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Grading biggest moves in NBA free agency

We take a look at some of the most notable moves in NBA free agency this offseason and dish out grades for some of the top signings.

Gordon Hayward of the Boston Celtics warms up before Game Four of the Eastern Conference Finals of the NBA Playoffs on September 23, 2020 at the AdventHealth Arena at ESPN Wide World Of Sports Complex in Orlando, Florida. Photo by Jesse D. Garrabrant/NBAE via Getty Images

The NBA free agency period opened on Friday at 6 p.m. ET and in a weak class of players looking for new contracts, we’ve come to a point where most of the big names have agreed to deals. Heading into Sunday at noon ET when players are allowed to sign, we’ll take a look at some of the top names that have been reported as striking deals with respective teams. Let’s hand out grades for the signings thus far.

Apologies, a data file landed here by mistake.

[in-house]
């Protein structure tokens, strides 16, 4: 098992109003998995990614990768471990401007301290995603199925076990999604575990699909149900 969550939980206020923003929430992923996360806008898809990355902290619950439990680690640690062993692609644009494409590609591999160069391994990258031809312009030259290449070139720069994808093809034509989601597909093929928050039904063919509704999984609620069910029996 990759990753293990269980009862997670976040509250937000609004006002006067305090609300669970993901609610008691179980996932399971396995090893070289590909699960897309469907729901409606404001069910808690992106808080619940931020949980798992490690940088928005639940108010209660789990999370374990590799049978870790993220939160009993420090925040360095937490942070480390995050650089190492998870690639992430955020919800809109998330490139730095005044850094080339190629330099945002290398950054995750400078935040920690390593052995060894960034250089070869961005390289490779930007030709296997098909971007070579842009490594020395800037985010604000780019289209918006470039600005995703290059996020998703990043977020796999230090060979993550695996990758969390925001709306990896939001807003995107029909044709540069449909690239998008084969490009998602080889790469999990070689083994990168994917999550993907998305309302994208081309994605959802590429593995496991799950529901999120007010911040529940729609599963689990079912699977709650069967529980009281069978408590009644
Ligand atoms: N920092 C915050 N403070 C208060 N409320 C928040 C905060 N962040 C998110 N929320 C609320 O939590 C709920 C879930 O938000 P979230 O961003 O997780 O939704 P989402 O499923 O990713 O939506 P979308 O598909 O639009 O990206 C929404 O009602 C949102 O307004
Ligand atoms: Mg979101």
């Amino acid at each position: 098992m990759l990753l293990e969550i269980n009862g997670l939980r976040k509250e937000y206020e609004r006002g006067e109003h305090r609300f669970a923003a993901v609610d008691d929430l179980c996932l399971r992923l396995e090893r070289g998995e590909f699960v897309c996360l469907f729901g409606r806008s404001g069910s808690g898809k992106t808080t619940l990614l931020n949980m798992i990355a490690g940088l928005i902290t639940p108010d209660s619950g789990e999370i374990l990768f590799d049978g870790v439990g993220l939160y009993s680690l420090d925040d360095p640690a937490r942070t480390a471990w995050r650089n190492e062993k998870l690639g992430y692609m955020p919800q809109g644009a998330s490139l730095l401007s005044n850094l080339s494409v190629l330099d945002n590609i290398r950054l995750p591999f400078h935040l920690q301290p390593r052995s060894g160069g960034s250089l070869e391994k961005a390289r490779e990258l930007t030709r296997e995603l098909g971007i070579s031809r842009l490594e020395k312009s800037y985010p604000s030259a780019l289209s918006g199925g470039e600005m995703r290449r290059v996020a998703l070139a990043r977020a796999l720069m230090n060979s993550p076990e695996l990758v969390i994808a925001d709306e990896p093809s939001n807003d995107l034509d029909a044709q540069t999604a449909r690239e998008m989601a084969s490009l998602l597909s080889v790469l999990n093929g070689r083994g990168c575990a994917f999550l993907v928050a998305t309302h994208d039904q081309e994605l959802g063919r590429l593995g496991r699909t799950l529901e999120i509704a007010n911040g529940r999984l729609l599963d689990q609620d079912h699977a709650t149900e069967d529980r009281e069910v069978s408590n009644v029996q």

Fred VanVleet, Toronto Raptors

Reported Contract: Four years, $85 million

Grade: A-

This is the perfect contract for VanVleet and exactly what was being reported prior to the other report of the point guard signing. We heard that FVV was looking for Malcolm Brogdon money and that’s exactly what he got. It’s a good deal for the Raptors, who are trying to remain title contenders despite losing Kawhi Leonard after 2019. FVV helps them secure the PG position for the next three seasons after 2020-21. Kyle Lowry is on the final year of his contract. Depending on how this season goes for the Raptors, they could entertain the idea of dealing Lowry for some assets knowing that VanVleet is under contract long-term.

VanVleet really blossomed into a borderline All-Star this past season, helping the Raptors maintain their stock in the East despite losing Kawhi. He averaged 17.6 points over 54 starts in the regular season, way above his previous career high. FVV also averaged 6.6 assists while playing next to one of the better PGs in the NBA in Lowry. He shot the ball well from outside at a 39 percent clip and had a win shares of 5.8 acting as more of an off-the-ball guard. If FVV were given more usage, he could really thrive under Nick Nurse.